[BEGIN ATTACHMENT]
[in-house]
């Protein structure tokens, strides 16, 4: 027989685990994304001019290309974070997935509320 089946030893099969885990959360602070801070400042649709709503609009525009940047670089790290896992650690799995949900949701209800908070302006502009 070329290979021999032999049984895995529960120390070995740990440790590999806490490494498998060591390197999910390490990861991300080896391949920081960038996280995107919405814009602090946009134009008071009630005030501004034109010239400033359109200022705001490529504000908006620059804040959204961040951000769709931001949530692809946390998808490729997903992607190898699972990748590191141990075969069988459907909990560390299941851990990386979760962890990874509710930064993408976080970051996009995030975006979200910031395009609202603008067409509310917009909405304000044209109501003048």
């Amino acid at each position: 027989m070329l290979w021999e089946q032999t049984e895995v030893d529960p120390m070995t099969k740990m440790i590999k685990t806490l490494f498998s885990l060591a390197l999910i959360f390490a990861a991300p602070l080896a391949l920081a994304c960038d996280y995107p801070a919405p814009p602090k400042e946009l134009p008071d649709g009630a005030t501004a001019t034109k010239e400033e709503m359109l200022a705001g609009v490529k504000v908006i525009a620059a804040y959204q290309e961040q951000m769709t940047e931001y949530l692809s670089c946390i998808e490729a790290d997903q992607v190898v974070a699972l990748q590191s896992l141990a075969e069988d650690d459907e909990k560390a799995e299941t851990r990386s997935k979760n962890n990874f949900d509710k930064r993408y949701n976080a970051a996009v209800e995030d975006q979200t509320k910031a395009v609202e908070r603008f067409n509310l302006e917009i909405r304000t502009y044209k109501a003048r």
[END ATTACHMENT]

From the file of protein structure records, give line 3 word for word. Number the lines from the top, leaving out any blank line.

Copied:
């Amino acid at each position: 027989m070329l290979w021999e089946q032999t049984e895995v030893d529960p120390m070995t099969k740990m440790i590999k685990t806490l490494f498998s885990l060591a390197l999910i959360f390490a990861a991300p602070l080896a391949l920081a994304c960038d996280y995107p801070a919405p814009p602090k400042e946009l134009p008071d649709g009630a005030t501004a001019t034109k010239e400033e709503m359109l200022a705001g609009v490529k504000v908006i525009a620059a804040y959204q290309e961040q951000m769709t940047e931001y949530l692809s670089c946390i998808e490729a790290d997903q992607v190898v974070a699972l990748q590191s896992l141990a075969e069988d650690d459907e909990k560390a799995e299941t851990r990386s997935k979760n962890n990874f949900d509710k930064r993408y949701n976080a970051a996009v209800e995030d975006q979200t509320k910031a395009v609202e908070r603008f067409n509310l302006e917009i909405r304000t502009y044209k109501a003048r």